The Poetical Works of Sir Walter Scott: With a Memoir of the Author, 第 7 卷

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Little, Brown, 1857
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第 179 頁 - Proud Maisie is in the wood, Walking so early; Sweet Robin sits on the bush, Singing so rarely. '"Tell me, thou bonny bird. When shall I marry me?' 'When six braw gentlemen Kirkward shall carry ye.' '"Who makes the bridal bed, Birdie, say truly?' — 'The grey-headed sexton, That delves the grave duly. "The glow-worm o'er grave and stone Shall light thee steady; The owl from the steeple sing, 'Welcome, proud lady.
第 202 頁 - Eskdale and Liddesdale, All the blue bonnets are bound for the Border. Many a banner spread, Flutters above your head, Many a crest that is famous in story, Mount and make ready then, Sons of the mountain glen, Fight for the Queen and our old Scottish glory.
第 144 頁 - Twist ye, twine ye ! even so Mingle shades of joy and woe, Hope and fear, and peace, and strife, In the thread of human life.
第 269 頁 - I do love these ancient ruins. We never tread upon them but we set Our foot upon some reverend history : And, questionless, here in this open court, Which now lies naked to the injuries Of stormy weather, some men lie...
第 209 頁 - Within this* awful volume lies The mystery of mysteries : Happiest they of human race, To whom their God has given grace To read, to fear, to hope, to pray, To lift the latch, to force the way ; And better had they ne'er been born, Who read to doubt, or read to scorn.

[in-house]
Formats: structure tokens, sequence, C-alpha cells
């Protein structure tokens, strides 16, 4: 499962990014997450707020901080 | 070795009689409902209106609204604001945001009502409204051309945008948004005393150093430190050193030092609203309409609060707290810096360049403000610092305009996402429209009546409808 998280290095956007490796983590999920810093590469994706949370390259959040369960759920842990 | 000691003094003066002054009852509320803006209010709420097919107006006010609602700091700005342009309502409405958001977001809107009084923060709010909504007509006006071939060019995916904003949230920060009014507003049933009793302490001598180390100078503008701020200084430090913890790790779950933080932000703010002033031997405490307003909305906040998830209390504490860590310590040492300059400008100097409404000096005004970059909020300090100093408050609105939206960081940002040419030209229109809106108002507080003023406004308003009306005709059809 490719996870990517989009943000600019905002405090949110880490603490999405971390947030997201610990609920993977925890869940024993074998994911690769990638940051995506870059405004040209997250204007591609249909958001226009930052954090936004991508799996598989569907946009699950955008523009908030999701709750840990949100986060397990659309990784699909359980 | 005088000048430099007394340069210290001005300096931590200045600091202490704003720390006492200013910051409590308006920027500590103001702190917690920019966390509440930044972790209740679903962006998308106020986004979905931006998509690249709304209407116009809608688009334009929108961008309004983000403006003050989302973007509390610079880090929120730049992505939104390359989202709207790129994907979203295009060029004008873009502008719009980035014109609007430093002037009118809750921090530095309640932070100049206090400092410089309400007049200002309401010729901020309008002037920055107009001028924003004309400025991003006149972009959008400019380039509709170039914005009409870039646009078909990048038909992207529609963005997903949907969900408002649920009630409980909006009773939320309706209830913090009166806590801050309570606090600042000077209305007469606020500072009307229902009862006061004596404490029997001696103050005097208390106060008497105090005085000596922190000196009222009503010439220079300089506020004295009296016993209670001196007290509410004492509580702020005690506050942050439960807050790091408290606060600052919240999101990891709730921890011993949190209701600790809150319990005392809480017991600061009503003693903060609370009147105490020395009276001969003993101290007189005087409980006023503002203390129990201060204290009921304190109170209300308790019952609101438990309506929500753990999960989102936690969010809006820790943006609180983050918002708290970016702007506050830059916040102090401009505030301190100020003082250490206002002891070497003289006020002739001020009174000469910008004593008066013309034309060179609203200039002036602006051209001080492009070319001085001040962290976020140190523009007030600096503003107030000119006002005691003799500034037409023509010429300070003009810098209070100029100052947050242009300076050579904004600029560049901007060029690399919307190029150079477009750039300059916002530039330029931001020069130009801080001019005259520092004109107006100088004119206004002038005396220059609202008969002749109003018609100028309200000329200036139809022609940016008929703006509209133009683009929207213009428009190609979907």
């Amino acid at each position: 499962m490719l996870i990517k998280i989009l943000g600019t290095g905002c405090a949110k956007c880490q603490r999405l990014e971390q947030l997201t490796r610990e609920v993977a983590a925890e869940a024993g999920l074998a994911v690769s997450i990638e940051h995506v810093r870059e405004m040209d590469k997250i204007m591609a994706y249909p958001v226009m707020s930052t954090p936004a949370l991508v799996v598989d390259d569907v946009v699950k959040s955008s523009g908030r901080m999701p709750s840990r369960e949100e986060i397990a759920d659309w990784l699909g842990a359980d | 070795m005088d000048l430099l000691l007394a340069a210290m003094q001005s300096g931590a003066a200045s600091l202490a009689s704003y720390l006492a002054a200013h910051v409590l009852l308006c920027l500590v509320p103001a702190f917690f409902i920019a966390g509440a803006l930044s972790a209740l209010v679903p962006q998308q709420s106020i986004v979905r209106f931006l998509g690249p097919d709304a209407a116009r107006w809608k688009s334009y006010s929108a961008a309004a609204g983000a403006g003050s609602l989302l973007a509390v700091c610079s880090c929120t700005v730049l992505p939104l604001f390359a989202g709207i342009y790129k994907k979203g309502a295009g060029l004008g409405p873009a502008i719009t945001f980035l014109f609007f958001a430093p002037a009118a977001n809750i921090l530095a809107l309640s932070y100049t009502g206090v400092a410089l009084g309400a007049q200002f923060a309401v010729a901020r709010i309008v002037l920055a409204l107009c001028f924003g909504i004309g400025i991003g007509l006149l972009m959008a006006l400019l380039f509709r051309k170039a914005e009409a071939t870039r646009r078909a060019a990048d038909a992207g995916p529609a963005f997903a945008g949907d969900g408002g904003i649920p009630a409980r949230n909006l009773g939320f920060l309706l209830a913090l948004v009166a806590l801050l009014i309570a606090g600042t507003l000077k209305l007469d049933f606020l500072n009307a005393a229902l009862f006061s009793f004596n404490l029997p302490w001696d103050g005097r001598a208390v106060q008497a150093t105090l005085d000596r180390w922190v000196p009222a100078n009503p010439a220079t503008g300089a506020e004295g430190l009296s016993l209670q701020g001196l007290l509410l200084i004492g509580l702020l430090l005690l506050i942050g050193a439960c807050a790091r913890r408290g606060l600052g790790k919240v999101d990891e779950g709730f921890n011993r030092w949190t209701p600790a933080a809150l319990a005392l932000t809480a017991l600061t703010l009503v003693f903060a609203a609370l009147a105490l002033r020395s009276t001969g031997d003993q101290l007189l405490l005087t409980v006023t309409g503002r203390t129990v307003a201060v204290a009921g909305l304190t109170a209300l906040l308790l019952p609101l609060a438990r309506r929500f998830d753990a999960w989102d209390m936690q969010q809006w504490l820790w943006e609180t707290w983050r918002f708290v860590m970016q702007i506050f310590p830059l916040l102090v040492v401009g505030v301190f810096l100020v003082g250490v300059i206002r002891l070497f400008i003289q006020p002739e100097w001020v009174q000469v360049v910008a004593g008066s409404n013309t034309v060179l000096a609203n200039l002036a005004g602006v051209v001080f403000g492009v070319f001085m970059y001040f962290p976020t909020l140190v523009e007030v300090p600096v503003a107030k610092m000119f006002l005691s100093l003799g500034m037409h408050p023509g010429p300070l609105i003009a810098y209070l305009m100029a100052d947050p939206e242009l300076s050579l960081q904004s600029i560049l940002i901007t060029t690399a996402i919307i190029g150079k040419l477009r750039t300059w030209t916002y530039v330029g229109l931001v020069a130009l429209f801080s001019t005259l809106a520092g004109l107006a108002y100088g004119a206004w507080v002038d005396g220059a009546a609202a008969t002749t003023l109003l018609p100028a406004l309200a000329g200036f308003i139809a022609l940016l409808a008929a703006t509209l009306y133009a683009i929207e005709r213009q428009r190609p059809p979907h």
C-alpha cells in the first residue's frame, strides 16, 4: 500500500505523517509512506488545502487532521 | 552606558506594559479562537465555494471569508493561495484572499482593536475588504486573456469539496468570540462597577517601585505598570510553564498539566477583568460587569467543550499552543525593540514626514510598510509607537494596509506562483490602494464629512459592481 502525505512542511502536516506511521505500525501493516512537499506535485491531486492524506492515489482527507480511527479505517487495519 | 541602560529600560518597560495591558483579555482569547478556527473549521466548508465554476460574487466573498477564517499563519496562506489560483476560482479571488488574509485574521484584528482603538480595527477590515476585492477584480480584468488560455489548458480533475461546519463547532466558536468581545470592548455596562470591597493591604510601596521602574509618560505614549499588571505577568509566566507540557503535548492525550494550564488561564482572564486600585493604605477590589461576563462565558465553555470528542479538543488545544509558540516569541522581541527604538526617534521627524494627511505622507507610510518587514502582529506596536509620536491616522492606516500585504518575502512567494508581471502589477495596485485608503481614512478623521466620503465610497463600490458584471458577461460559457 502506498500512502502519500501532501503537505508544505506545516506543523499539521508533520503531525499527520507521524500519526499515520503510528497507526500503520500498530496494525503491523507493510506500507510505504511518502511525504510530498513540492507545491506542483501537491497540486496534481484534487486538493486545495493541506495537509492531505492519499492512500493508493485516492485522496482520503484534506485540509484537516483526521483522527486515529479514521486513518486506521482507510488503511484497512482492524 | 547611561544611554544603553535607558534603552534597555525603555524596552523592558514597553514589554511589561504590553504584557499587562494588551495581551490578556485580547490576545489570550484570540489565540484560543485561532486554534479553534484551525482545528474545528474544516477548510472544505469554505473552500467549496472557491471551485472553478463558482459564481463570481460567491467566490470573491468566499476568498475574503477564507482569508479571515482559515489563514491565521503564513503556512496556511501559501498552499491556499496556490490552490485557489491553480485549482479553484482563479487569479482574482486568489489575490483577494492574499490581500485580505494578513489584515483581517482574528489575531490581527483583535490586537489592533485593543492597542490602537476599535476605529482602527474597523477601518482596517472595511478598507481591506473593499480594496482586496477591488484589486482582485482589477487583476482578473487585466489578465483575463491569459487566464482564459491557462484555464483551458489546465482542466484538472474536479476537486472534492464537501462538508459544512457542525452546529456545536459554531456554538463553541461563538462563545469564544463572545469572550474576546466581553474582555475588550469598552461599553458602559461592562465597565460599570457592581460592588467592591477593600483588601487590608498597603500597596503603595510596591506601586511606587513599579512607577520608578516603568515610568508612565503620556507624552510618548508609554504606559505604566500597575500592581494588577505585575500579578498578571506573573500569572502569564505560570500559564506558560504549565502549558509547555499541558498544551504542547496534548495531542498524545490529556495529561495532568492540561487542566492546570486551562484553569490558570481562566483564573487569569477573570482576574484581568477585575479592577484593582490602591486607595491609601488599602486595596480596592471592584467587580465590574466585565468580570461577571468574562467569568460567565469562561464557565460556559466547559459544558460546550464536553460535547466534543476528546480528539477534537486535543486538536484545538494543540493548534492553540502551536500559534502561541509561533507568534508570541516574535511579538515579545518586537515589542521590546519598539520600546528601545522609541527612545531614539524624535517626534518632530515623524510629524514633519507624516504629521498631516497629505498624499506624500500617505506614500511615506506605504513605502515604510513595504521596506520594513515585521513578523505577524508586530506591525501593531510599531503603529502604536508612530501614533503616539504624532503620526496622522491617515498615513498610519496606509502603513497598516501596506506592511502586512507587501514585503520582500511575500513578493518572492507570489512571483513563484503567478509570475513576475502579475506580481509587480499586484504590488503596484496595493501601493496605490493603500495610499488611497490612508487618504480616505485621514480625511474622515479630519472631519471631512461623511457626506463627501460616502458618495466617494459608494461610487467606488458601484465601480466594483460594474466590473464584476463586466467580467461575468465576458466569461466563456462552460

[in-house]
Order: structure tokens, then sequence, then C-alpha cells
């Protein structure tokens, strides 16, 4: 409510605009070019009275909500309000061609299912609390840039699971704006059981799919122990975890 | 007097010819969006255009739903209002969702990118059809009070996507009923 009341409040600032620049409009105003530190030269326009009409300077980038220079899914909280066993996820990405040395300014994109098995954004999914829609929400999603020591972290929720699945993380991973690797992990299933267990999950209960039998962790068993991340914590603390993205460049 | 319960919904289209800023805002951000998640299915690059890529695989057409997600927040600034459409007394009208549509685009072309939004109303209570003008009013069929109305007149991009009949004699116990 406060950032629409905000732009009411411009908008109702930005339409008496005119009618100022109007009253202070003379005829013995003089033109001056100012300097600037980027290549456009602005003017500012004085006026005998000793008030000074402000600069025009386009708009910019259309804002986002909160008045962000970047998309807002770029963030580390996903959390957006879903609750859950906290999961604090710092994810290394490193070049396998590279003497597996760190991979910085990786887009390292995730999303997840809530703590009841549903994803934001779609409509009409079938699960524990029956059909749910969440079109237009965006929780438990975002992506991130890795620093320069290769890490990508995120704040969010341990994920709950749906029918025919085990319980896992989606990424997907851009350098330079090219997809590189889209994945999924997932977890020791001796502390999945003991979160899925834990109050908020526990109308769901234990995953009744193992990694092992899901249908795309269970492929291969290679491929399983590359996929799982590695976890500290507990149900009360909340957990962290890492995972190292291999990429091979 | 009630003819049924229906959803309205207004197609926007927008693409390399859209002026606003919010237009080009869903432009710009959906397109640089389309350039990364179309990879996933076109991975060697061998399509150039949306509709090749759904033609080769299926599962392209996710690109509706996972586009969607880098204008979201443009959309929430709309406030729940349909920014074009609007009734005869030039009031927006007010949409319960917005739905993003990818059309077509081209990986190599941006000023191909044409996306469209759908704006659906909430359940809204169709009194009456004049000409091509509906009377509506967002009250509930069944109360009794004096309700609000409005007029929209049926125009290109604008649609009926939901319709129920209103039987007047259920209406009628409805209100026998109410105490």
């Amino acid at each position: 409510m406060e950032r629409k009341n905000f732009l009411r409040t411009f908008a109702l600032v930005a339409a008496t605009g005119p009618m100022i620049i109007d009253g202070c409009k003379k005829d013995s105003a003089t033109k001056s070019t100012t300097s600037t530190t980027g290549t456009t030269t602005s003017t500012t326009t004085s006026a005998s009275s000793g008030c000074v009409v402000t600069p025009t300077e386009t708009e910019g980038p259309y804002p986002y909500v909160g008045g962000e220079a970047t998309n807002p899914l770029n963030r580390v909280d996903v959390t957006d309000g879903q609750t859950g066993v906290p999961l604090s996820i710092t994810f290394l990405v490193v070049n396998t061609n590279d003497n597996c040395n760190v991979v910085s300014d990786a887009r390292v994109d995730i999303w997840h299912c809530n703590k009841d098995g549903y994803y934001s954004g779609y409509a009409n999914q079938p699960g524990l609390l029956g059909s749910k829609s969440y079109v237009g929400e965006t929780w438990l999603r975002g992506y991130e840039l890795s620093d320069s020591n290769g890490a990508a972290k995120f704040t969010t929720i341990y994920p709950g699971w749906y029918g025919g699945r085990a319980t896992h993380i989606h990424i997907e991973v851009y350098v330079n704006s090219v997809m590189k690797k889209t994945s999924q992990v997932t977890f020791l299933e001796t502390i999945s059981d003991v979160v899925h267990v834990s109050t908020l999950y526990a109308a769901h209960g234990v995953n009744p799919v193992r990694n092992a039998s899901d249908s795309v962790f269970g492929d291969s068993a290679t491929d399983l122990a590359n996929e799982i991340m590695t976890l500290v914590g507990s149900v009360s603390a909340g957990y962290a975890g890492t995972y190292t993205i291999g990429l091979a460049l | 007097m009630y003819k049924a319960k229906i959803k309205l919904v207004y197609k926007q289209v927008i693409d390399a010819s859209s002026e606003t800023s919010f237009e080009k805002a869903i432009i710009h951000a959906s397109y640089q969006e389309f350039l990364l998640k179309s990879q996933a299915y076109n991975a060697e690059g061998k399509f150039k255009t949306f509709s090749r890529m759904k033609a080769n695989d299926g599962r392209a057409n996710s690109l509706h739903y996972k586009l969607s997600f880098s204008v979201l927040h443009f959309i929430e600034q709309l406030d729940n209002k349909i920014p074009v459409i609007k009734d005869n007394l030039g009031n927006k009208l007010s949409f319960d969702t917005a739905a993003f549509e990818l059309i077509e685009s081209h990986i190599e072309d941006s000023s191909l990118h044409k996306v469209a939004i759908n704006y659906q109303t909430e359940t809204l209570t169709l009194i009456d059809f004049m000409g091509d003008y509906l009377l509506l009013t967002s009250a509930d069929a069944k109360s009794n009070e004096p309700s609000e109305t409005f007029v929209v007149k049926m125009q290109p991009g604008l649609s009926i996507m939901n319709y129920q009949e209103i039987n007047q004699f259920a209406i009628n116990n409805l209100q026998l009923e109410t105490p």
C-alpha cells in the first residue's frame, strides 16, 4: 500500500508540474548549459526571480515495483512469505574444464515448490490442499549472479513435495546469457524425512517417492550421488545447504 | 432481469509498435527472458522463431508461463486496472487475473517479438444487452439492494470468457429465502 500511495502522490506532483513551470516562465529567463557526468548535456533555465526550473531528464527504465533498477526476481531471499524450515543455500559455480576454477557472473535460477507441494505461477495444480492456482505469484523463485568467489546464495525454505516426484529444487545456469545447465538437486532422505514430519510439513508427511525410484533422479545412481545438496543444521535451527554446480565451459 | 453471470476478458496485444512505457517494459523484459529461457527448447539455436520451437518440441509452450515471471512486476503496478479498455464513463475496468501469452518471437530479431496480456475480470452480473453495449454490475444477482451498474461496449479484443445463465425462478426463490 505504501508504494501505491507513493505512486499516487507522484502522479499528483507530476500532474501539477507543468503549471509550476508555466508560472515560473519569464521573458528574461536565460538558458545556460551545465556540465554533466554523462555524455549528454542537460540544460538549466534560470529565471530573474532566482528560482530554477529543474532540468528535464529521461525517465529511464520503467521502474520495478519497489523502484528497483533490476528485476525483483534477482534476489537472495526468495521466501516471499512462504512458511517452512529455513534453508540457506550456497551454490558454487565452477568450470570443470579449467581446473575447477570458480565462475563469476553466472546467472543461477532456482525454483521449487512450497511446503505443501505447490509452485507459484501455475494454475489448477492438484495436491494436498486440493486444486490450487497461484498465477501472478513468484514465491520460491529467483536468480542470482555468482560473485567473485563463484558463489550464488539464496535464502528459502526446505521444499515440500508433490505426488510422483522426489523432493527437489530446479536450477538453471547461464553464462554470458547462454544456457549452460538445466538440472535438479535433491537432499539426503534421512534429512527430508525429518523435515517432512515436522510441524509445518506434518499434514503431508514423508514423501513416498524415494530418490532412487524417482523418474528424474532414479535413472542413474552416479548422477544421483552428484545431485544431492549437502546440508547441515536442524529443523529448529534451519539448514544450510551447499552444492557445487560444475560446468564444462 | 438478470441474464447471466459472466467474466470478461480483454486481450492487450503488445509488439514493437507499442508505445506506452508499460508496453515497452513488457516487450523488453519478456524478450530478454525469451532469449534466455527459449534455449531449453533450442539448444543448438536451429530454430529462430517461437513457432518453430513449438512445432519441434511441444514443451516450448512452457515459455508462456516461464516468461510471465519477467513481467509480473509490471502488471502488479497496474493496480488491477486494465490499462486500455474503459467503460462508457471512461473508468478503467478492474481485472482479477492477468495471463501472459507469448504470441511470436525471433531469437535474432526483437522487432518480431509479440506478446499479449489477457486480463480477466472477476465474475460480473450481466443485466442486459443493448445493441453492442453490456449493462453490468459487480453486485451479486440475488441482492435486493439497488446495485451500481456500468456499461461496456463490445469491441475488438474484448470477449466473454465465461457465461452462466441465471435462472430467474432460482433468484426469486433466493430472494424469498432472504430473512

第 7 頁 - The violet in her greenwood bower, Where birchen boughs with hazels mingle, May boast itself the fairest flower In glen or copse or forest dingle. " Though fair her gems of azure hue Beneath the dewdrop's weight reclining, I've seen an eye of lovelier blue More sweet through watery lustre shining. " The summer sun that dew shall dry. Ere yet the sun be past its morrow, Nor longer in my false love's eye Remained the tear of parting sorrow ! " In turning over a volume of MS.
第 133 頁 - Hie away, hie away, Over bank and over brae, Where the copsewood is the greenest, Where the fountains glisten sheenest, Where the lady fern grows strongest, Where the morning dew lies longest, Where the black-cock sweetest sips it, Where the fairy latest trips it ; Hie to haunts right seldom seen, Lovely, lonesome, cool and green, Over bank and over brae, Hie away, hie away. "Do the verses he sings...
第 69 頁 - Far in the bosom of the deep, O'er these wild shelves my watch I keep; A ruddy gem of changeful light, Bound on the dusky brow of night, The seaman bids my lustre hail, And scorns to strike his timorous. sail.
第 86 頁 - O, WHO rides by night thro' the woodland so wild ? It is the fond father embracing his child; And close the boy nestles within his loved arm, To hold himself fast, and to keep himself warm. 'O father, see yonder! see yonder!' he says ; ' My boy, upon what dost thou fearfully gaze?' ' O, 'tis the Erl-King with his crown and his shroud.' ' No, my son, it is but a dark wreath of the cloud.
第 201 頁 - March, march, Ettrick and Teviotdale, Why the deil dinna ye march forward in order ? March, march, Eskdale and Liddesdale, All the Blue Bonnets are bound for the Border.

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